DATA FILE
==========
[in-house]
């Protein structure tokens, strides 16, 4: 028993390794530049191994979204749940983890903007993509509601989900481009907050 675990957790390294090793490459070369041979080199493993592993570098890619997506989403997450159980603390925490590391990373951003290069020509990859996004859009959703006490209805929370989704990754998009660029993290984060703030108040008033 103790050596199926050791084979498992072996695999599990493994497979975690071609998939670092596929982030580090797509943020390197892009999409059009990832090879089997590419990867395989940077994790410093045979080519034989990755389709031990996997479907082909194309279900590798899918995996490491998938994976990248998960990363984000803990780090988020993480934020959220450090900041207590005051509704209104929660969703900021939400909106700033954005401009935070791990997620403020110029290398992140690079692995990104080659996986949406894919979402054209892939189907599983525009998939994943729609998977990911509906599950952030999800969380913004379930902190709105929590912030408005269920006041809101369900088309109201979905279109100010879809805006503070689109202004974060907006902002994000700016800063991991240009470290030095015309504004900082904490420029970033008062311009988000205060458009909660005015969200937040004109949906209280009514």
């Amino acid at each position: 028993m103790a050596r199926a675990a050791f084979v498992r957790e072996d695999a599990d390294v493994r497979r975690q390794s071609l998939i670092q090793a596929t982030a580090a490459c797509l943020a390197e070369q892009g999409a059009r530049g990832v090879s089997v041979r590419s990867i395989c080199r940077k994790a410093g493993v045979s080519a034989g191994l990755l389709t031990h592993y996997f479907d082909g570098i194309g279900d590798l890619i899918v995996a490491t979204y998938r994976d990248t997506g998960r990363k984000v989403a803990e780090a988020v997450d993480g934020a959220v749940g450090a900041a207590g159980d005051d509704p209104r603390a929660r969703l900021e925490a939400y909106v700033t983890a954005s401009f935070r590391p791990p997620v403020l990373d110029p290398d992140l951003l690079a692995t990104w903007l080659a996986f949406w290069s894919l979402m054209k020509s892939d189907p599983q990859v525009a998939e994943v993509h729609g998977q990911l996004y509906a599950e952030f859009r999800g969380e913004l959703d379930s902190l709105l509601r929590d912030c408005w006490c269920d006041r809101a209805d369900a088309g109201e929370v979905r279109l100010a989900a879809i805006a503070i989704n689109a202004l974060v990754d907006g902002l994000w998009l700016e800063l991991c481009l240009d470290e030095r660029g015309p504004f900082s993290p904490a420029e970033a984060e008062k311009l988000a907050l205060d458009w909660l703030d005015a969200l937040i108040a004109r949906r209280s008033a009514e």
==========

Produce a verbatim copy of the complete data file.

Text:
[in-house]
């Protein structure tokens, strides 16, 4: 028993390794530049191994979204749940983890903007993509509601989900481009907050 675990957790390294090793490459070369041979080199493993592993570098890619997506989403997450159980603390925490590391990373951003290069020509990859996004859009959703006490209805929370989704990754998009660029993290984060703030108040008033 103790050596199926050791084979498992072996695999599990493994497979975690071609998939670092596929982030580090797509943020390197892009999409059009990832090879089997590419990867395989940077994790410093045979080519034989990755389709031990996997479907082909194309279900590798899918995996490491998938994976990248998960990363984000803990780090988020993480934020959220450090900041207590005051509704209104929660969703900021939400909106700033954005401009935070791990997620403020110029290398992140690079692995990104080659996986949406894919979402054209892939189907599983525009998939994943729609998977990911509906599950952030999800969380913004379930902190709105929590912030408005269920006041809101369900088309109201979905279109100010879809805006503070689109202004974060907006902002994000700016800063991991240009470290030095015309504004900082904490420029970033008062311009988000205060458009909660005015969200937040004109949906209280009514």
């Amino acid at each position: 028993m103790a050596r199926a675990a050791f084979v498992r957790e072996d695999a599990d390294v493994r497979r975690q390794s071609l998939i670092q090793a596929t982030a580090a490459c797509l943020a390197e070369q892009g999409a059009r530049g990832v090879s089997v041979r590419s990867i395989c080199r940077k994790a410093g493993v045979s080519a034989g191994l990755l389709t031990h592993y996997f479907d082909g570098i194309g279900d590798l890619i899918v995996a490491t979204y998938r994976d990248t997506g998960r990363k984000v989403a803990e780090a988020v997450d993480g934020a959220v749940g450090a900041a207590g159980d005051d509704p209104r603390a929660r969703l900021e925490a939400y909106v700033t983890a954005s401009f935070r590391p791990p997620v403020l990373d110029p290398d992140l951003l690079a692995t990104w903007l080659a996986f949406w290069s894919l979402m054209k020509s892939d189907p599983q990859v525009a998939e994943v993509h729609g998977q990911l996004y509906a599950e952030f859009r999800g969380e913004l959703d379930s902190l709105l509601r929590d912030c408005w006490c269920d006041r809101a209805d369900a088309g109201e929370v979905r279109l100010a989900a879809i805006a503070i989704n689109a202004l974060v990754d907006g902002l994000w998009l700016e800063l991991c481009l240009d470290e030095r660029g015309p504004f900082s993290p904490a420029e970033a984060e008062k311009l988000a907050l205060d458009w909660l703030d005015a969200l937040i108040a004109r949906r209280s008033a009514e």